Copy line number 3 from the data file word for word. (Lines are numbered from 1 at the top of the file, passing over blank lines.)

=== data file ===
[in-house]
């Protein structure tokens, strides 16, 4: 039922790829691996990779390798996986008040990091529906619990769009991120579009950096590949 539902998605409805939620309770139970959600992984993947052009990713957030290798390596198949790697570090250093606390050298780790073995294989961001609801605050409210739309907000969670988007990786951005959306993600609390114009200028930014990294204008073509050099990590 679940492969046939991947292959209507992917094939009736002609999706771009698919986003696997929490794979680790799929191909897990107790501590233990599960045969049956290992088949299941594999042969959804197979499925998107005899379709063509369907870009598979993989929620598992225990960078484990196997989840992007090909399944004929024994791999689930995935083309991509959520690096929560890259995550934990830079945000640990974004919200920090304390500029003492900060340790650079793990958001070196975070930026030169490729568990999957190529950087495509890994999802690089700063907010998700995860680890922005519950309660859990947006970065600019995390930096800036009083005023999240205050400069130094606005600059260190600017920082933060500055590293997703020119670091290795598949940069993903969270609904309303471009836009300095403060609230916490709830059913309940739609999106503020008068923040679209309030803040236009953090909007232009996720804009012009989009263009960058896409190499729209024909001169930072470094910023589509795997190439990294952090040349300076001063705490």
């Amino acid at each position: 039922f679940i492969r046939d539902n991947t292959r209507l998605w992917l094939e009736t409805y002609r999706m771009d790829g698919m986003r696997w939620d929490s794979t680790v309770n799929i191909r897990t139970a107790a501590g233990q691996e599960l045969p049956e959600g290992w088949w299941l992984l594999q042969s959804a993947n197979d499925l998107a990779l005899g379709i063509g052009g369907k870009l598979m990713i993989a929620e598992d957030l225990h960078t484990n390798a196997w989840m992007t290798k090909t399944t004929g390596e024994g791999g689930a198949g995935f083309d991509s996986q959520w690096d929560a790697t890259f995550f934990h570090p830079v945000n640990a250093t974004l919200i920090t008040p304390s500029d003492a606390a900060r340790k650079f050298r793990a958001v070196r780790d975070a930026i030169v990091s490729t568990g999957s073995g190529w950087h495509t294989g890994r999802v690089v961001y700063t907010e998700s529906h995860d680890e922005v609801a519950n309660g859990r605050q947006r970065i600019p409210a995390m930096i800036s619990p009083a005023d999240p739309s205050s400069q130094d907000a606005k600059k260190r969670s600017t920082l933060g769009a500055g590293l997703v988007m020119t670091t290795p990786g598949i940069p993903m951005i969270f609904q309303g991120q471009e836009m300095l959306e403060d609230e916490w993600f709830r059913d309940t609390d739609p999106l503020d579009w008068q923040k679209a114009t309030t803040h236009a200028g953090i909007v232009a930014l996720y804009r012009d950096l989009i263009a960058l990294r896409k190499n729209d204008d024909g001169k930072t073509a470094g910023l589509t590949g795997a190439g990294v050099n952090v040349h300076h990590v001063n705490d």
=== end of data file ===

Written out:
């Amino acid at each position: 039922f679940i492969r046939d539902n991947t292959r209507l998605w992917l094939e009736t409805y002609r999706m771009d790829g698919m986003r696997w939620d929490s794979t680790v309770n799929i191909r897990t139970a107790a501590g233990q691996e599960l045969p049956e959600g290992w088949w299941l992984l594999q042969s959804a993947n197979d499925l998107a990779l005899g379709i063509g052009g369907k870009l598979m990713i993989a929620e598992d957030l225990h960078t484990n390798a196997w989840m992007t290798k090909t399944t004929g390596e024994g791999g689930a198949g995935f083309d991509s996986q959520w690096d929560a790697t890259f995550f934990h570090p830079v945000n640990a250093t974004l919200i920090t008040p304390s500029d003492a606390a900060r340790k650079f050298r793990a958001v070196r780790d975070a930026i030169v990091s490729t568990g999957s073995g190529w950087h495509t294989g890994r999802v690089v961001y700063t907010e998700s529906h995860d680890e922005v609801a519950n309660g859990r605050q947006r970065i600019p409210a995390m930096i800036s619990p009083a005023d999240p739309s205050s400069q130094d907000a606005k600059k260190r969670s600017t920082l933060g769009a500055g590293l997703v988007m020119t670091t290795p990786g598949i940069p993903m951005i969270f609904q309303g991120q471009e836009m300095l959306e403060d609230e916490w993600f709830r059913d309940t609390d739609p999106l503020d579009w008068q923040k679209a114009t309030t803040h236009a200028g953090i909007v232009a930014l996720y804009r012009d950096l989009i263009a960058l990294r896409k190499n729209d204008d024909g001169k930072t073509a470094g910023l589509t590949g795997a190439g990294v050099n952090v040349h300076h990590v001063n705490d």